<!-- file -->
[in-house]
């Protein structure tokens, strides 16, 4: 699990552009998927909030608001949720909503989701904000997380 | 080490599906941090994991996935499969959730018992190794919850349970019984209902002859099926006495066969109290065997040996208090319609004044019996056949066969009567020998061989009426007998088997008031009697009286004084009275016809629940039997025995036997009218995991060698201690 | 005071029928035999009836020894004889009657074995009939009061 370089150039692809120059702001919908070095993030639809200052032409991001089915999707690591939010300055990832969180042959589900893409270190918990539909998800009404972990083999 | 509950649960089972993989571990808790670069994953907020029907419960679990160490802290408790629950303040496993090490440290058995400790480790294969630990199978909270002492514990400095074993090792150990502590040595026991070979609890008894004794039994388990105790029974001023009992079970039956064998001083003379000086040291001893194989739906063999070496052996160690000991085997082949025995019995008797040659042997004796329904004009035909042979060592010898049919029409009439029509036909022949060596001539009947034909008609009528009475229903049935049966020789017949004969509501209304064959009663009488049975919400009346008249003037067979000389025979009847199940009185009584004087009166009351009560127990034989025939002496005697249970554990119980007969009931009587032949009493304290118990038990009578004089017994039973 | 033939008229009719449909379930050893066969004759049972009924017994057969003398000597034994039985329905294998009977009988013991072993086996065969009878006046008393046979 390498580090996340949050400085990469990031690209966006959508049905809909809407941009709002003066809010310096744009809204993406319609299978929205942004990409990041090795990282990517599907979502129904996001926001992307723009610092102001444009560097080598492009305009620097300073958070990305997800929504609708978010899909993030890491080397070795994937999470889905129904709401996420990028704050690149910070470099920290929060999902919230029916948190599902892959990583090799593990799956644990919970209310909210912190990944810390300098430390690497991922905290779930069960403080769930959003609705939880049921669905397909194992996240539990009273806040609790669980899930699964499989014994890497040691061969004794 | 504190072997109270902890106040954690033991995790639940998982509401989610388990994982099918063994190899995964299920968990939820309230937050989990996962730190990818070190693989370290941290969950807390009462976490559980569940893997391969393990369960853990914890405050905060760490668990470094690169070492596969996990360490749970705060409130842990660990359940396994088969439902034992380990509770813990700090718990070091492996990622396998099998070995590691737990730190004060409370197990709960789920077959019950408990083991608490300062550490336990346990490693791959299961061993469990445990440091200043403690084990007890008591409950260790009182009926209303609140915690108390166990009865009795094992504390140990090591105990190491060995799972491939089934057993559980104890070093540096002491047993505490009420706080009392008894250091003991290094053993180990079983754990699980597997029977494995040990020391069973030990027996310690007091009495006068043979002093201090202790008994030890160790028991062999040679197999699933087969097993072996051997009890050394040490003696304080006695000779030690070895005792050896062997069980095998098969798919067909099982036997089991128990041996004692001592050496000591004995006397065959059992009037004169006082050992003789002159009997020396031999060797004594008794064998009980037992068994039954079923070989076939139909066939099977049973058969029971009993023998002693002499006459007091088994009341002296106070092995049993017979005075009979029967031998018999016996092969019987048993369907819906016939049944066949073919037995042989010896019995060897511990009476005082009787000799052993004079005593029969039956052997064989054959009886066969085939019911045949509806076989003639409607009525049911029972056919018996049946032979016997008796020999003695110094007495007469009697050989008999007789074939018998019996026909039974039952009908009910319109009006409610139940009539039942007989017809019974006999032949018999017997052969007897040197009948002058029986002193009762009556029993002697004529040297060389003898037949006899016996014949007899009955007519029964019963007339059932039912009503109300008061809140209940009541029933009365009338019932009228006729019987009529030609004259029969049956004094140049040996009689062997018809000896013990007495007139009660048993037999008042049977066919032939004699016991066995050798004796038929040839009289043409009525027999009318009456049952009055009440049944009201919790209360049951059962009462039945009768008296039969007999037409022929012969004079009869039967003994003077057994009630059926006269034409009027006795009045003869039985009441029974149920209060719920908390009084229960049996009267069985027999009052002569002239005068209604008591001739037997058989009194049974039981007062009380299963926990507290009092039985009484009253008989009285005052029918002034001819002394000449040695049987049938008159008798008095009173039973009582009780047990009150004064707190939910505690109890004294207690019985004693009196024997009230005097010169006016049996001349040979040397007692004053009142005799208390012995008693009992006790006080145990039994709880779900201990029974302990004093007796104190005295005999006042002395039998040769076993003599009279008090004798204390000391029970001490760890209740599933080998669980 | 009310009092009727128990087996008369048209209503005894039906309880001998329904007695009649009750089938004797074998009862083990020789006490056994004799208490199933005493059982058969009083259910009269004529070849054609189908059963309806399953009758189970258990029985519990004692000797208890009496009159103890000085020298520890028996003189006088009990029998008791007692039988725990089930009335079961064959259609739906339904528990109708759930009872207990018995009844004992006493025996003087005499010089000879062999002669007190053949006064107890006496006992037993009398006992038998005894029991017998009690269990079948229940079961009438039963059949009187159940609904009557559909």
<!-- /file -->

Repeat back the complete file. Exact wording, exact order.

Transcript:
[in-house]
């Protein structure tokens, strides 16, 4: 699990552009998927909030608001949720909503989701904000997380 | 080490599906941090994991996935499969959730018992190794919850349970019984209902002859099926006495066969109290065997040996208090319609004044019996056949066969009567020998061989009426007998088997008031009697009286004084009275016809629940039997025995036997009218995991060698201690 | 005071029928035999009836020894004889009657074995009939009061 370089150039692809120059702001919908070095993030639809200052032409991001089915999707690591939010300055990832969180042959589900893409270190918990539909998800009404972990083999 | 509950649960089972993989571990808790670069994953907020029907419960679990160490802290408790629950303040496993090490440290058995400790480790294969630990199978909270002492514990400095074993090792150990502590040595026991070979609890008894004794039994388990105790029974001023009992079970039956064998001083003379000086040291001893194989739906063999070496052996160690000991085997082949025995019995008797040659042997004796329904004009035909042979060592010898049919029409009439029509036909022949060596001539009947034909008609009528009475229903049935049966020789017949004969509501209304064959009663009488049975919400009346008249003037067979000389025979009847199940009185009584004087009166009351009560127990034989025939002496005697249970554990119980007969009931009587032949009493304290118990038990009578004089017994039973 | 033939008229009719449909379930050893066969004759049972009924017994057969003398000597034994039985329905294998009977009988013991072993086996065969009878006046008393046979 390498580090996340949050400085990469990031690209966006959508049905809909809407941009709002003066809010310096744009809204993406319609299978929205942004990409990041090795990282990517599907979502129904996001926001992307723009610092102001444009560097080598492009305009620097300073958070990305997800929504609708978010899909993030890491080397070795994937999470889905129904709401996420990028704050690149910070470099920290929060999902919230029916948190599902892959990583090799593990799956644990919970209310909210912190990944810390300098430390690497991922905290779930069960403080769930959003609705939880049921669905397909194992996240539990009273806040609790669980899930699964499989014994890497040691061969004794 | 504190072997109270902890106040954690033991995790639940998982509401989610388990994982099918063994190899995964299920968990939820309230937050989990996962730190990818070190693989370290941290969950807390009462976490559980569940893997391969393990369960853990914890405050905060760490668990470094690169070492596969996990360490749970705060409130842990660990359940396994088969439902034992380990509770813990700090718990070091492996990622396998099998070995590691737990730190004060409370197990709960789920077959019950408990083991608490300062550490336990346990490693791959299961061993469990445990440091200043403690084990007890008591409950260790009182009926209303609140915690108390166990009865009795094992504390140990090591105990190491060995799972491939089934057993559980104890070093540096002491047993505490009420706080009392008894250091003991290094053993180990079983754990699980597997029977494995040990020391069973030990027996310690007091009495006068043979002093201090202790008994030890160790028991062999040679197999699933087969097993072996051997009890050394040490003696304080006695000779030690070895005792050896062997069980095998098969798919067909099982036997089991128990041996004692001592050496000591004995006397065959059992009037004169006082050992003789002159009997020396031999060797004594008794064998009980037992068994039954079923070989076939139909066939099977049973058969029971009993023998002693002499006459007091088994009341002296106070092995049993017979005075009979029967031998018999016996092969019987048993369907819906016939049944066949073919037995042989010896019995060897511990009476005082009787000799052993004079005593029969039956052997064989054959009886066969085939019911045949509806076989003639409607009525049911029972056919018996049946032979016997008796020999003695110094007495007469009697050989008999007789074939018998019996026909039974039952009908009910319109009006409610139940009539039942007989017809019974006999032949018999017997052969007897040197009948002058029986002193009762009556029993002697004529040297060389003898037949006899016996014949007899009955007519029964019963007339059932039912009503109300008061809140209940009541029933009365009338019932009228006729019987009529030609004259029969049956004094140049040996009689062997018809000896013990007495007139009660048993037999008042049977066919032939004699016991066995050798004796038929040839009289043409009525027999009318009456049952009055009440049944009201919790209360049951059962009462039945009768008296039969007999037409022929012969004079009869039967003994003077057994009630059926006269034409009027006795009045003869039985009441029974149920209060719920908390009084229960049996009267069985027999009052002569002239005068209604008591001739037997058989009194049974039981007062009380299963926990507290009092039985009484009253008989009285005052029918002034001819002394000449040695049987049938008159008798008095009173039973009582009780047990009150004064707190939910505690109890004294207690019985004693009196024997009230005097010169006016049996001349040979040397007692004053009142005799208390012995008693009992006790006080145990039994709880779900201990029974302990004093007796104190005295005999006042002395039998040769076993003599009279008090004798204390000391029970001490760890209740599933080998669980 | 009310009092009727128990087996008369048209209503005894039906309880001998329904007695009649009750089938004797074998009862083990020789006490056994004799208490199933005493059982058969009083259910009269004529070849054609189908059963309806399953009758189970258990029985519990004692000797208890009496009159103890000085020298520890028996003189006088009990029998008791007692039988725990089930009335079961064959259609739906339904528990109708759930009872207990018995009844004992006493025996003087005499010089000879062999002669007190053949006064107890006496006992037993009398006992038998005894029991017998009690269990079948229940079961009438039963059949009187159940609904009557559909």